Home Invasion in Lansing: 1st, 2nd, and 3rd Degree
Home invasion is the act of breaking into someone else’s property or residence with no permission or with criminal intent. This crime is seen as a violation of a person’s most private and safe place, his or her very own home. As such, the Michigan legal system takes a hard line against those accused of home invasion. If you have been charged with any degree of home invasion in Lansing, call our property crimes defense attorney now.
Even if you are innocent of the crime and a victim of a misunderstanding, the prosecution can push forward with criminal charges if you are not properly prepared to defend yourself in court. When facing home invasion charges, you need a seasoned attorney capable of protecting your freedom. So if you are being investigated or have been arrested for invading a home in Lansing, keep on reading for the things you need to know right now.
Home Invasion: Definitions, Degrees, and Punishments
Home invasion is traditionally seen as entering a property without permission with violent action. Kicking down a door or smashing a window to gain access to a home falls under this definition. Did you know that these charges can be interpreted on more passive modes of entry? Pushing open a partially opened window or door can be cited as violating someone’s property. Climbing a fence into a back yard can also land you with home invasion charges. Even just placing an item within someone else’s property can be interpreted as home invasion. These loose definitions can lead to innocent people facing criminal charges they do not deserve.
Home invasion comes in three separate degrees, increasing in severity from third to first. The lines between each degree are distinct, but sometimes the lines blur and you can be charged for a degree of crime you are nowhere near guilty of.
Home invasion in the third degree is the lightest of the home invasion charges. However, it is still a very grave charge you cannot afford to suffer. There are two conditions that can qualify you for this charge. First, unlawfully entering a dwelling with the intent to commit a misdemeanor and/or committing a misdemeanor at any point before, inside, or after exiting said dwelling. Second, in the course of unlawfully entering a dwelling, you violate any of the following: a probation term or condition, a parole term or condition, a personal protection order term or conviction, a bond or bail condition, or any condition of pretrial release. A conviction under third degree home invasion can result in up to five years in prison and $2,000 in fines.
Home invasion in the second degree is very similar to third degree, except the prosecution believes your intentions were far more criminal. Second degree charges assume that, while breaking and entering, you had the intention to commit a felony, larceny, or assault while entering, being present in, or exiting the dwelling. If you are convicted of this charge you can face up to 15 years in prison and a fine of up to $3,000.
Home invasion in the first degree is the most serious charge you can be accused of regarding home invasions and has the greatest potential to disrupt your life for the foreseeable future. For a first degree charge, the prosecution has to prove that while breaking into a dwelling in an unlawful manner, you had the intent to commit a felony, larceny, or assault while entering, being present in, or exiting the dwelling with a deadly weapon. The first degree charge can also be added if there was another individual present in the dwelling at the time of the crime. Accidently entering someone else’s home during the day, or running across someone’s yard while they are there can be interpreted as first degree home invasion under these definitions. This gives the prosecution plenty of room to work with. You will certainly need a capable and experienced attorney to fight these charges.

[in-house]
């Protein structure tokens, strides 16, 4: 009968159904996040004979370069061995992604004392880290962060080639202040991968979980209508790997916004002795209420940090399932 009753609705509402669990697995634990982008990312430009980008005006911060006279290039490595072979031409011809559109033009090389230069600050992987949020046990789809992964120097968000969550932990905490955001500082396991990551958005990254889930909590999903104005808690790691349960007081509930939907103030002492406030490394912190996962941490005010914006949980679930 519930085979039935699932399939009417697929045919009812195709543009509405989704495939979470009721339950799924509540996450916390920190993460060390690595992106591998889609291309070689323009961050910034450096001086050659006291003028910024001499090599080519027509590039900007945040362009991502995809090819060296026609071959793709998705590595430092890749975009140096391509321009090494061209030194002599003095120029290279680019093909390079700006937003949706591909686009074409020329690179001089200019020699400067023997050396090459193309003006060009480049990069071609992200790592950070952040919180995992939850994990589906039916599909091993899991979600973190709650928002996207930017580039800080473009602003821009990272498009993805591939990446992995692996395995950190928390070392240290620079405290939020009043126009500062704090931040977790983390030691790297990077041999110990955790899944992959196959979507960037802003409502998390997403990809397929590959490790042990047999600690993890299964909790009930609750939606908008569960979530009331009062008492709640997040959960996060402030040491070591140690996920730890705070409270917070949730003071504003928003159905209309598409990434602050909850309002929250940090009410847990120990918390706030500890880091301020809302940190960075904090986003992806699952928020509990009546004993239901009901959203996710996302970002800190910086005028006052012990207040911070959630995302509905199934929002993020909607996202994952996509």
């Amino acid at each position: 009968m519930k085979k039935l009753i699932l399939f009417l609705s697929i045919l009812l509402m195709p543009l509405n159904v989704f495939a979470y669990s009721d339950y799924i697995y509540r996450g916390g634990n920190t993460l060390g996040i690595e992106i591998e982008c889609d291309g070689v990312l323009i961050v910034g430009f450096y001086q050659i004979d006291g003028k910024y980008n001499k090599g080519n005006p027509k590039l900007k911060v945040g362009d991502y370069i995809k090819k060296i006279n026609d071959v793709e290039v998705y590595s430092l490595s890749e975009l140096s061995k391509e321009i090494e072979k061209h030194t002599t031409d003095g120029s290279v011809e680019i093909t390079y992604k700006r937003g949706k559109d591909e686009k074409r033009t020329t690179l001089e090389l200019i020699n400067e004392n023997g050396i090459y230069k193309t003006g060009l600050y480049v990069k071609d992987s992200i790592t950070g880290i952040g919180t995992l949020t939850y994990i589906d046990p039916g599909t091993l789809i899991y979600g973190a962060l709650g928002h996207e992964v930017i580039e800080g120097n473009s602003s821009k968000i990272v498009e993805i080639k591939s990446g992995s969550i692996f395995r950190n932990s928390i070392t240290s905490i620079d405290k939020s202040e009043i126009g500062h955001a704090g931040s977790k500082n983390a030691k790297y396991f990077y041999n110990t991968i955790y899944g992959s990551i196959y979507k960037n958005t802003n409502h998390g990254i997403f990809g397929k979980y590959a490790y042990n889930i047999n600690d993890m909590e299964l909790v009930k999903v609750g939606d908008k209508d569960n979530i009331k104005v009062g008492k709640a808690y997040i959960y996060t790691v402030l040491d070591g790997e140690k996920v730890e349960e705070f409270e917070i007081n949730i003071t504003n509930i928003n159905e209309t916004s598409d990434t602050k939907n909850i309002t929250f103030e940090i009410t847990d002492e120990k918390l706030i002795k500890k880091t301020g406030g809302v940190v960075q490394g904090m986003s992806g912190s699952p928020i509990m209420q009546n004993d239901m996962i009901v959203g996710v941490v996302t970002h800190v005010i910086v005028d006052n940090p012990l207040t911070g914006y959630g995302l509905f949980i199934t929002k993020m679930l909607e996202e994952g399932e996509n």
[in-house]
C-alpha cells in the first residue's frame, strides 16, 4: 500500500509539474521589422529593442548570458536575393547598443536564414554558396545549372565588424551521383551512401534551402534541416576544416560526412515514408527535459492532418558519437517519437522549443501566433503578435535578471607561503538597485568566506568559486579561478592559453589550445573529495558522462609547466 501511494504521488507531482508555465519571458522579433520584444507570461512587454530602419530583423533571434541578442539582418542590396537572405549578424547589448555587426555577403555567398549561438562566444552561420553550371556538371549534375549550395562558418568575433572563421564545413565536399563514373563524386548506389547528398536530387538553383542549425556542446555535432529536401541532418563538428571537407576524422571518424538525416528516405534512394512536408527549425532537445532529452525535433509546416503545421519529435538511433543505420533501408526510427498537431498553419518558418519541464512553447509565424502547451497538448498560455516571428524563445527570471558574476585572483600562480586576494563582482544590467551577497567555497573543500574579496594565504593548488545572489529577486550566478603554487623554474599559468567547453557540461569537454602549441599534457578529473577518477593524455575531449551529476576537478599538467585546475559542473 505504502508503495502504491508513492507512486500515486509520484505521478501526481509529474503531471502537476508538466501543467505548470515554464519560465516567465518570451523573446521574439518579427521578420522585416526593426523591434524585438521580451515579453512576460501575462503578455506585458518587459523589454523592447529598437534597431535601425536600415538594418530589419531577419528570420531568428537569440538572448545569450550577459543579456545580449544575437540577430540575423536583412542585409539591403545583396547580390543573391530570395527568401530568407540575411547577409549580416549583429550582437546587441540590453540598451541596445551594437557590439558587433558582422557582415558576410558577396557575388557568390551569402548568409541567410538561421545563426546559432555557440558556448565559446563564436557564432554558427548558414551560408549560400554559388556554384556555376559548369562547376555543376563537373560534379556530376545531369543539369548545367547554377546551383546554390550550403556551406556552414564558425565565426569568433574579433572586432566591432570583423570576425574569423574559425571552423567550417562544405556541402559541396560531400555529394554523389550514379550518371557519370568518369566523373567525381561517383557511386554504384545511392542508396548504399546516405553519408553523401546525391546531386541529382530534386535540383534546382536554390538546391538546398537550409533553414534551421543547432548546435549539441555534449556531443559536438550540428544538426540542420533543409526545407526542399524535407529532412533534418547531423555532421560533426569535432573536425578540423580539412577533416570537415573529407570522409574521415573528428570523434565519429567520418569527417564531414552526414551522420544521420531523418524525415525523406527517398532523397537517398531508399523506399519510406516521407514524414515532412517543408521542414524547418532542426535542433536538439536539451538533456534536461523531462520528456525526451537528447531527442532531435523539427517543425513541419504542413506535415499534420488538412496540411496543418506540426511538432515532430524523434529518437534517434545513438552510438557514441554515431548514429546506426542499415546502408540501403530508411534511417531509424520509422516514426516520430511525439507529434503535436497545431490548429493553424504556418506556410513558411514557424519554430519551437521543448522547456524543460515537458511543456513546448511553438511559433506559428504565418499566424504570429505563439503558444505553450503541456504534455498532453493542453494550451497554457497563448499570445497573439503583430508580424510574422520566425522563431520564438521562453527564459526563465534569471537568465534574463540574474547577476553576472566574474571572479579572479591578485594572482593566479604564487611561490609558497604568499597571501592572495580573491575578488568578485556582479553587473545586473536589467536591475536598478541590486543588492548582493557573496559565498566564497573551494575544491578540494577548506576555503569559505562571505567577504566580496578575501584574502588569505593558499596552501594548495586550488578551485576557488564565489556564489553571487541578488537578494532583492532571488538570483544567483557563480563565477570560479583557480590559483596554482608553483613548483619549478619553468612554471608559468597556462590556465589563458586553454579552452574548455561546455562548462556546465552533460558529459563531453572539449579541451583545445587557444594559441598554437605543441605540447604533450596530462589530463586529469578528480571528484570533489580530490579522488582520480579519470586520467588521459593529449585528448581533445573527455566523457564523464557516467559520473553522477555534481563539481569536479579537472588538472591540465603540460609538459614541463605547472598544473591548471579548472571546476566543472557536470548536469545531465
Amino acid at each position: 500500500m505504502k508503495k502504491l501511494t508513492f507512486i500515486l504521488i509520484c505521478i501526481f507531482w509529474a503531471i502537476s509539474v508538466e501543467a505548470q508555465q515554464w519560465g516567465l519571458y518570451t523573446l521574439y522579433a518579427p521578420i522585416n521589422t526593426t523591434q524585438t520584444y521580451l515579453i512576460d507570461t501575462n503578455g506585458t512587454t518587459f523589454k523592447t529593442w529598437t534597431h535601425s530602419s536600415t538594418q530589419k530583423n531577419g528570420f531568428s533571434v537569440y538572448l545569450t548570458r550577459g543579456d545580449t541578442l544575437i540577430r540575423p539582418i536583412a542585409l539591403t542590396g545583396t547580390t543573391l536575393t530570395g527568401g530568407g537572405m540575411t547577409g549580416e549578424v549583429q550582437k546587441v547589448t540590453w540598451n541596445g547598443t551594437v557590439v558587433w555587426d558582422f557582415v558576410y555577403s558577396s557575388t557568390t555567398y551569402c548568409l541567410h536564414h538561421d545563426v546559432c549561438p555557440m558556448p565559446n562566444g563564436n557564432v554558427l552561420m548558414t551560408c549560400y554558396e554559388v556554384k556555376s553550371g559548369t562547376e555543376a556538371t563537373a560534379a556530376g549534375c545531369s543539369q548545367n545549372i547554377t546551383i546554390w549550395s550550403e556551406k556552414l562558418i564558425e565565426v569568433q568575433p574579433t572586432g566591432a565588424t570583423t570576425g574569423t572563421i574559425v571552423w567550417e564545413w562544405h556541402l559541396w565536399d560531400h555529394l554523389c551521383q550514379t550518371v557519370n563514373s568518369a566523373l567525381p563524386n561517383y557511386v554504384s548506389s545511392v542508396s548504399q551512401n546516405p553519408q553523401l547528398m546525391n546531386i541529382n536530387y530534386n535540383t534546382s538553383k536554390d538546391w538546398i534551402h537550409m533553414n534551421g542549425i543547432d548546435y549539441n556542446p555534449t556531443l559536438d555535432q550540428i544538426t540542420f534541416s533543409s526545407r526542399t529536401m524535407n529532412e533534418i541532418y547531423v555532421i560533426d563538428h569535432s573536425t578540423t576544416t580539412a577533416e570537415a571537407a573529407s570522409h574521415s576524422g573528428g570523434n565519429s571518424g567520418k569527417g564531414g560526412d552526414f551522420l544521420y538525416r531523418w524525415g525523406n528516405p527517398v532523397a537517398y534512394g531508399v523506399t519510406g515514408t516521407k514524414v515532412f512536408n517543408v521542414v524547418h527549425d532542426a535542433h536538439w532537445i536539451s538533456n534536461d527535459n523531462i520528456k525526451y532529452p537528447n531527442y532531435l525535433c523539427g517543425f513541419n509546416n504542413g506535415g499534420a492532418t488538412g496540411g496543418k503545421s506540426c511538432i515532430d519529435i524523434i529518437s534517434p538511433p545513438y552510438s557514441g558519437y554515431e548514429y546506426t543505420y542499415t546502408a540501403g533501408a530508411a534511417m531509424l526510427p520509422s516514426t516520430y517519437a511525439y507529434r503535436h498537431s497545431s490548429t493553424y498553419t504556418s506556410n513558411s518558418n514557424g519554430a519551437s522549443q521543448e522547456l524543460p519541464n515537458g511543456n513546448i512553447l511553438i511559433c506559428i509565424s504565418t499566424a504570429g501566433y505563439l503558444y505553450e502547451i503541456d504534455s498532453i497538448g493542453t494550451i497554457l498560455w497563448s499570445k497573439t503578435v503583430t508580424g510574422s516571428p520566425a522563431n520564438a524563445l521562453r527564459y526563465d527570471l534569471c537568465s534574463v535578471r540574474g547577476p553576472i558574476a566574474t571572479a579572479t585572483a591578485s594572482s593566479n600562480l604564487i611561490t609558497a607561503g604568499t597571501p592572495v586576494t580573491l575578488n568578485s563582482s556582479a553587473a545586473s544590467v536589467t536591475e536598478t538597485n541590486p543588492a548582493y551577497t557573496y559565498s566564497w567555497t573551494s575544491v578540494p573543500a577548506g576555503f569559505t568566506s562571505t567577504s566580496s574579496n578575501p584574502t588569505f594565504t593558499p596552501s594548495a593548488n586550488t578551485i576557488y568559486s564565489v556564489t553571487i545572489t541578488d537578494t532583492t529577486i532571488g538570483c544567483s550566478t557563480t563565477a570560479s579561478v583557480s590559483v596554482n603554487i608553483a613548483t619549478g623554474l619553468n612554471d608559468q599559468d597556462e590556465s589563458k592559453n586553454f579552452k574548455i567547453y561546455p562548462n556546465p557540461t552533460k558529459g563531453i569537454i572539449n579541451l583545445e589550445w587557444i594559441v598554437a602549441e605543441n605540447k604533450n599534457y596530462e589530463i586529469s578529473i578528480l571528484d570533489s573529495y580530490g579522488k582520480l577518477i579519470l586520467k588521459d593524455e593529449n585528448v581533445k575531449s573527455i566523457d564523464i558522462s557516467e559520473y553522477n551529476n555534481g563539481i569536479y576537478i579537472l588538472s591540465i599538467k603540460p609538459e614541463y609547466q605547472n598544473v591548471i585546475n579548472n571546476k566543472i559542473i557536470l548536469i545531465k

If convicted of first degree home invasion, you can be sentenced to up to 20 years in prison and $5,000 in fines. If you have a prior conviction history, the courts may consider harsher punishment or additional action.
Fighting Home Invasion Accusations
Regardless of the sentence, your criminal record will show what you have been convicted of. A criminal record can make finding a job difficult and disrupt dealings with the government in the future. If you are arrested for home invasion charges, do not answer any questions from the police. Politely decline until you have had time to speak with your attorney. In cases where the lines between criminal degrees can be so thin, anything you say can hurt your case.
Contact Grabel & Associates
Contact the veteran attorneys of Grabel & Associates. For over ten years we have protected the rights of the people of Lansing. We have over 100 years of legal experience amongst our firm and we will put that to work in defending your innocence.
Call us 24/7 at 1-800-342-7896, and you can also contact us through our website. Our case analysts are standing by to speak with you. Call right now and we can give a free consultation of your case to begin planning your defense. Do not fall prey to false accusations. Call Grabel & Associates now.